The “sharing of power” over natural resources in an immense variety of social and ecological contexts is so vast a subject that this book can only touch upon the wealth of existing experience and insights. Yet, this 473 page volume provides some important stepping stones— limited, but still needed in the current world of development and conservation practitioners, too often aloof from historical, political or moral considerations.  

The authors designed this book to support professionals and citizens at large who both wish to better understand collaborative management processes and develop and enhance them in practice. This book aims to inspire and promote action. For that the contributors offer a variety of vistas and tools, from broad historical and equity considerations to menus of examples, methods and practical checklists distilled from different situations and contexts.

‘Sharing Power’ is constructed in four parts. Readers will find in the first part an exploration of natural resource management at the historical interface between traditional and ‘modern’ societies and an illustration of complex combinations of the old and new devised by communities as a response to current challenges. The authors discuss issues of actors, entitlements and equity in natural resource management and offer a brief panorama of contemporary forms of co-management in different places and cultures, with examples from agriculture, agricultural research and the management of water, rangelands, forest resources, fisheries and coastal resources, mountain environments, wildlife and protected areas.

The second part of the volume analyses in some detail the co-management process. It summarizes the considerable understanding accumulated in recent decades on starting points for co-management, pre-requisites for successful negotiations (such as effective social communication and internal organization of the parties) as well as rules, methods and conditions of the negotiations themselves.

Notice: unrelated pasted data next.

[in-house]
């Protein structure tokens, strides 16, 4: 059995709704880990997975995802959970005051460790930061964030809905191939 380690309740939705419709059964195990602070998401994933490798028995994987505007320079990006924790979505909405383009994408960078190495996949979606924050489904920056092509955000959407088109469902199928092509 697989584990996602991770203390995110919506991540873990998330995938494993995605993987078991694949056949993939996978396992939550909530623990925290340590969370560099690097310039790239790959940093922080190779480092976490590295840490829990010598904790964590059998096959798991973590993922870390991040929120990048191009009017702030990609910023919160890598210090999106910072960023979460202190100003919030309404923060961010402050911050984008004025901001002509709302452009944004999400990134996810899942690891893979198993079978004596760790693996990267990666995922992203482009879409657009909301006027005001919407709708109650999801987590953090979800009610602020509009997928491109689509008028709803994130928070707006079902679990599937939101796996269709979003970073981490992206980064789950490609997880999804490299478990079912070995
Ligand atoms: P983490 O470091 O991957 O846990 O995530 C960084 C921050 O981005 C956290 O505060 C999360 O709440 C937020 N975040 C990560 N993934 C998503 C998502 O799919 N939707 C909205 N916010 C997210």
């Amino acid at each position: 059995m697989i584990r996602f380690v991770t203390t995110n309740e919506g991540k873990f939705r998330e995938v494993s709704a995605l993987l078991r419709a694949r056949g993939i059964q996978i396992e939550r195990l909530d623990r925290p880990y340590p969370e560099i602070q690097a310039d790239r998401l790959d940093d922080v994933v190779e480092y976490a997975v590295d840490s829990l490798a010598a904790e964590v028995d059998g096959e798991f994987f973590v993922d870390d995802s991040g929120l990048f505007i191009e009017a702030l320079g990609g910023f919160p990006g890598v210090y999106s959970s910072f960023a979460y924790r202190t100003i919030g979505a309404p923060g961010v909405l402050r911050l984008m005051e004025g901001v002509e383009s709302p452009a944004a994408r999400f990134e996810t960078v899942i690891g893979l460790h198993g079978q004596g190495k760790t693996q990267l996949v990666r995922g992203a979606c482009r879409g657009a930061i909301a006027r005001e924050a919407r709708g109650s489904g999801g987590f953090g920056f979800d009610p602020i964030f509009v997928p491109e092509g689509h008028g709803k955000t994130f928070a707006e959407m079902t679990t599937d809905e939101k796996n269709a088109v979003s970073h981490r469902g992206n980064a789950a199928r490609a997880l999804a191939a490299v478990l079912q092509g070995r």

The third part of the volume covers the form and functioning of co-management plans, agreements and organizations, with examples and discussion about what makes them effective and sustainable. Full-length chapters then explore the experience of social actors engaged as part of co-management institutions in a variety of settings, learning by doing and improving the management practices on an on-going basis.

Finally, the fourth part of the volume is concerned with policy processes, contents and instruments. It discusses how a supportive and coherent policy environment can be built by concurrent actors at various levels, from the concrete initiatives of local citizens and leaders to the shaping of wordings of global conventions and national legislation. The emphasis is on ways to build and improve policy, with particular attention to social inclusions mechanisms within the complex and inspiring ways of participatory democracy.

Finding fairer and more effective ways of sharing power is indeed at the heart of what needs to be done to eradicate poverty, respect human rights, conserve biological diversity and deal with climate change in this century. As such, this book is a call for collective action and a source of hope for both people and planet.

Dr. Michel Pimbert
Sustainable Agriculture, Biodiversity and Livelihoods
International Institute for Environment and Development (IIED)